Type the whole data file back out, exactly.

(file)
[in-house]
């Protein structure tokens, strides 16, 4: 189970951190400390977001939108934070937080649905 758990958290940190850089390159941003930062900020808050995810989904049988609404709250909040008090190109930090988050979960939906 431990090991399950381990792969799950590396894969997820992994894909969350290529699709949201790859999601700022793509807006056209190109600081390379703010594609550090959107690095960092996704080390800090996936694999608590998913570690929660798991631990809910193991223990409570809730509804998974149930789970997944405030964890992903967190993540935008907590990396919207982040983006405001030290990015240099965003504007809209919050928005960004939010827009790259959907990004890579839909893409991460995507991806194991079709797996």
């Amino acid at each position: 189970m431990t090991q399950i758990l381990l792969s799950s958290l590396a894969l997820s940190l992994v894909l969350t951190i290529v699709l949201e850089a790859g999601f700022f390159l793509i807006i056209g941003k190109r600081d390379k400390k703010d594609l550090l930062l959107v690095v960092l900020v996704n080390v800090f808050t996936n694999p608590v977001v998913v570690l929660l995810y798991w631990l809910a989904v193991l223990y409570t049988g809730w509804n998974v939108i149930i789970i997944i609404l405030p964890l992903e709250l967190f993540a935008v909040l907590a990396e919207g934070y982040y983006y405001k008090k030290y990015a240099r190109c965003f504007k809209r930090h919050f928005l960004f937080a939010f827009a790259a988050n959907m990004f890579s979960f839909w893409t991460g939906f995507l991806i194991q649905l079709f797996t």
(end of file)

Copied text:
[in-house]
């Protein structure tokens, strides 16, 4: 189970951190400390977001939108934070937080649905 758990958290940190850089390159941003930062900020808050995810989904049988609404709250909040008090190109930090988050979960939906 431990090991399950381990792969799950590396894969997820992994894909969350290529699709949201790859999601700022793509807006056209190109600081390379703010594609550090959107690095960092996704080390800090996936694999608590998913570690929660798991631990809910193991223990409570809730509804998974149930789970997944405030964890992903967190993540935008907590990396919207982040983006405001030290990015240099965003504007809209919050928005960004939010827009790259959907990004890579839909893409991460995507991806194991079709797996």
């Amino acid at each position: 189970m431990t090991q399950i758990l381990l792969s799950s958290l590396a894969l997820s940190l992994v894909l969350t951190i290529v699709l949201e850089a790859g999601f700022f390159l793509i807006i056209g941003k190109r600081d390379k400390k703010d594609l550090l930062l959107v690095v960092l900020v996704n080390v800090f808050t996936n694999p608590v977001v998913v570690l929660l995810y798991w631990l809910a989904v193991l223990y409570t049988g809730w509804n998974v939108i149930i789970i997944i609404l405030p964890l992903e709250l967190f993540a935008v909040l907590a990396e919207g934070y982040y983006y405001k008090k030290y990015a240099r190109c965003f504007k809209r930090h919050f928005l960004f937080a939010f827009a790259a988050n959907m990004f890579s979960f839909w893409t991460g939906f995507l991806i194991q649905l079709f797996t």